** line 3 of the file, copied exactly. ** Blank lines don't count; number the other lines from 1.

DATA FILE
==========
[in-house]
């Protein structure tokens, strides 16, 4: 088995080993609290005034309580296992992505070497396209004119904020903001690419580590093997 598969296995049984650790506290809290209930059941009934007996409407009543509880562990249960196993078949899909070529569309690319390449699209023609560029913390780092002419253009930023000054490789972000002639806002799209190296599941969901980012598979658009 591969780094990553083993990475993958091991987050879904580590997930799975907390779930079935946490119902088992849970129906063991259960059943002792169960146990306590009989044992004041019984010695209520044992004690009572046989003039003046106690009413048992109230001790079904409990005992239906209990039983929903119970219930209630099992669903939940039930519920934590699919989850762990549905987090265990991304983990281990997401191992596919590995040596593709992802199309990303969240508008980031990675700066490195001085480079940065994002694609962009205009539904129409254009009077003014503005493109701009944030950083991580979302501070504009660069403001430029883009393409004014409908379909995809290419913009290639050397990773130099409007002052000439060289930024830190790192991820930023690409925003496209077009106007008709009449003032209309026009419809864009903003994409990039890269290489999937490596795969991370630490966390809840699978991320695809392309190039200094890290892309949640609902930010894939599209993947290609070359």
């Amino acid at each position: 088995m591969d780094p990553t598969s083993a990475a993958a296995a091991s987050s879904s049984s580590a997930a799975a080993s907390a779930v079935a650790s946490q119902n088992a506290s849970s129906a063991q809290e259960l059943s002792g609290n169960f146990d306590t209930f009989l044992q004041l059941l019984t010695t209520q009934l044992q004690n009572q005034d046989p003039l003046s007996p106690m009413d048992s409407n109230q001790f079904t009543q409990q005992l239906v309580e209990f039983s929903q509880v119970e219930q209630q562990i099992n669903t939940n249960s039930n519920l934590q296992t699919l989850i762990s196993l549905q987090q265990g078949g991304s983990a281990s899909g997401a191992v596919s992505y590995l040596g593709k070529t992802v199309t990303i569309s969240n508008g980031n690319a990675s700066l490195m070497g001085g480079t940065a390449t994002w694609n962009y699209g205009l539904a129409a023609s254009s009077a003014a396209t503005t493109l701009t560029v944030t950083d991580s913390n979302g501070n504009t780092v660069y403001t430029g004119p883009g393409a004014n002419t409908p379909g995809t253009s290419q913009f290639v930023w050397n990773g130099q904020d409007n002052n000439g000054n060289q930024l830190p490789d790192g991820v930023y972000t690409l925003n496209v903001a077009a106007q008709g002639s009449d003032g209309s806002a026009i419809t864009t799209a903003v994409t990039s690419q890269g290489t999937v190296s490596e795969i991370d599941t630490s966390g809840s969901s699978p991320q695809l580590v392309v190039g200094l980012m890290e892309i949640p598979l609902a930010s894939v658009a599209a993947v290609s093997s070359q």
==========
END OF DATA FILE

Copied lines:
């Amino acid at each position: 088995m591969d780094p990553t598969s083993a990475a993958a296995a091991s987050s879904s049984s580590a997930a799975a080993s907390a779930v079935a650790s946490q119902n088992a506290s849970s129906a063991q809290e259960l059943s002792g609290n169960f146990d306590t209930f009989l044992q004041l059941l019984t010695t209520q009934l044992q004690n009572q005034d046989p003039l003046s007996p106690m009413d048992s409407n109230q001790f079904t009543q409990q005992l239906v309580e209990f039983s929903q509880v119970e219930q209630q562990i099992n669903t939940n249960s039930n519920l934590q296992t699919l989850i762990s196993l549905q987090q265990g078949g991304s983990a281990s899909g997401a191992v596919s992505y590995l040596g593709k070529t992802v199309t990303i569309s969240n508008g980031n690319a990675s700066l490195m070497g001085g480079t940065a390449t994002w694609n962009y699209g205009l539904a129409a023609s254009s009077a003014a396209t503005t493109l701009t560029v944030t950083d991580s913390n979302g501070n504009t780092v660069y403001t430029g004119p883009g393409a004014n002419t409908p379909g995809t253009s290419q913009f290639v930023w050397n990773g130099q904020d409007n002052n000439g000054n060289q930024l830190p490789d790192g991820v930023y972000t690409l925003n496209v903001a077009a106007q008709g002639s009449d003032g209309s806002a026009i419809t864009t799209a903003v994409t990039s690419q890269g290489t999937v190296s490596e795969i991370d599941t630490s966390g809840s969901s699978p991320q695809l580590v392309v190039g200094l980012m890290e892309i949640p598979l609902a930010s894939v658009a599209a993947v290609s093997s070359q």